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Sciam 07/2004

The July Issue of Scientific American has been released, with details and free content available at the Sciam website. TDG readers will certainly be interested in a long article on “The Mystery of the Voynich Manuscript“, by computer scientist and psychology PhD Gordon Rugg. Rugg performed cryptographic analysis of the perplexing medieval document, and concluded that it may have been a hoax made of gibberish. Interestingly though, he also found that the ‘hoax’ could have been created in the short time of 3-4 months. Other interesting articles also available in full on the SciAm website, as well as teasers for the rest (prefixed with a ‘D’).

  1. Blaming it on Kelley
    Whenever the hoax argument comes up concerning the Voynich manuscript, Edward Kelley always comes up as a possible author, but the reasons aren’t necessarily well-founded. The reasons given are usually (a) he was accused of forgery, (b) he knew something about alchemy, and (c) he visited Rudolph’s court in the 1580’s. However, (a) he was accused of forging metals, not texts, as far as I know, (b) Kelley was one of many people who were well-versed in alchemy in the 16th century, and (c) he was also one of many people who visit the court of a Holy Roman Emperor. So, that doesn’t disqualify Kelley, but it doesn’t qualify him either. Given the criteria above, of (a) suspicion of devious crimes, (b) knowledge of alchemy and (c) visiting Rudolph’s court, John Dee, accused as a spy, the man who wrote the Hieroglyphic Monad, and also a visitor of Rudolph, would be just as likely a suspect as Edward Kelley. That is, if it indeed is a hoax…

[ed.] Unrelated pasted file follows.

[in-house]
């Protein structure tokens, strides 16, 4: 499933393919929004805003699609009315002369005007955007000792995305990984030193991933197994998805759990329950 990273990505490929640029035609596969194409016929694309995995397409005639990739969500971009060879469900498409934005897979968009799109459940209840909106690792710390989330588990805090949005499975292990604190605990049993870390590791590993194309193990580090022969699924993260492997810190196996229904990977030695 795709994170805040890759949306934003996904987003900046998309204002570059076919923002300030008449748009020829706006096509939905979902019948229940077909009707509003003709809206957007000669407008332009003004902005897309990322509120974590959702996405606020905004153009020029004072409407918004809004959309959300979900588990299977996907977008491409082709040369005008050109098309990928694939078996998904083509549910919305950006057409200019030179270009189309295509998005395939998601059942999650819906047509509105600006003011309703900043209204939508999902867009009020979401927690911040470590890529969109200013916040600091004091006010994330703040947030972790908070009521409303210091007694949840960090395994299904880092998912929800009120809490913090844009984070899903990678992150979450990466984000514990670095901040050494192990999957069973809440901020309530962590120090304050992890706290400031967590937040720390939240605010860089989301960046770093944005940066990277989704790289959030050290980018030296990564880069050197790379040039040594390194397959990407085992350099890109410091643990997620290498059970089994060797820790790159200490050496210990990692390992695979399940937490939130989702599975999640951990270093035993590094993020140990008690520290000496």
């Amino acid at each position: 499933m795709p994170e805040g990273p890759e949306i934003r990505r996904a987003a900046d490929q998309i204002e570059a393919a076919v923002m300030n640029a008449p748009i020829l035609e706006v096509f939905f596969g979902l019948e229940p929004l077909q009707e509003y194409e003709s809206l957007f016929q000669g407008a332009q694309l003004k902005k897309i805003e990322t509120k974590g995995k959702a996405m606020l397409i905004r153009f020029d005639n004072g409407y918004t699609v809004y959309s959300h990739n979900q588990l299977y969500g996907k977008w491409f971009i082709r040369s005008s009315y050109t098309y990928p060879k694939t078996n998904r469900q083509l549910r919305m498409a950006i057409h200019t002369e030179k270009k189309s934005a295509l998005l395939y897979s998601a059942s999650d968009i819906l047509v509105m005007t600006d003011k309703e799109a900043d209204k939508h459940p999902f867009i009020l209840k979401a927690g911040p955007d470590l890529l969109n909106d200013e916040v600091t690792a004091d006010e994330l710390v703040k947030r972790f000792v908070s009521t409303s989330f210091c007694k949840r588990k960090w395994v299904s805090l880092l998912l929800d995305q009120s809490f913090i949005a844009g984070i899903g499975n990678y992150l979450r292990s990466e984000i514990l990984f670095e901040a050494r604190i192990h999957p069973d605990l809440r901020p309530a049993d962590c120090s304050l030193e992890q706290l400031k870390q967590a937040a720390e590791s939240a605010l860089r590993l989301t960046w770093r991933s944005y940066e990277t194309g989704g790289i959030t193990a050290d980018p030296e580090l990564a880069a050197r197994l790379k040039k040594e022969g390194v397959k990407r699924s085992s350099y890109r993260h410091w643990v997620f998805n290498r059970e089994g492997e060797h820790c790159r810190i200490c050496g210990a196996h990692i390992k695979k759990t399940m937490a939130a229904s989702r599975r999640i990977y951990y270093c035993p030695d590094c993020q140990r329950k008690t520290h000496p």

1. voynich manuscript
      Here’s the interesting question. This author argues that the manuscript is encrypted with a Cardan cipher. Yet underneath the Cardan cipher, it appears to be gibberish. This then leads to the hoax argument.

      It would strike me that that might also suggest it is double ciphered… did that not occur to anybody?

      Also, if it’s a forgery, what is it supposed to be a forgery of? I just don’t get how, if you wanted to create a forgery that an emperor would buy, the convincing way to do this would be to start with meaningless text? What’s the point, then, of the enigmatic illustrations?

      Steven Mizrach
      Academic, Pop Culture Junkie, Grail Recycler

        1. Voynich Website
          Hi Akemsuegauuij,

          Hard to go past this website:

          Plenty of other information online, just plug voynich into and you’ll be reading all night.

          Peace and Respect

          You monkeys only think you’re running things

      1. Voynich Cipher
        My wife also brought that up. In the article itself, it mentions that there are words that are repeated multiple times, such as their exmaple of ‘qokady qokady’, etc. The author seems to come to the conclusion that this is evidence of a hoax. However, if there are multiple ciphers, then there could be rules for using them. For example, the first word of a sentence could receive the ‘word one’ cipher, while the second word would receive the ‘second word’ cipher, etc. The possibilities are really endless in this regard. You could have a letter at the beginning or end of a word indicate which cipher to use. You could even make multiple levels of ciphers, in which a sign within the document would indicate which cipher to use to decode the other ciphers.
        And why would an emperor buy a manuscript like this for 600 ducats, unless it was worth 600 ducats? Maybe Dee, if indeed he sold it to Rudolph II in the first place, was being paid a messenger’s fee, since he had the personal connections between Queen Elizabeth, Count Laski from Poland, and Rudolph II of Austria to pull of such a trade.

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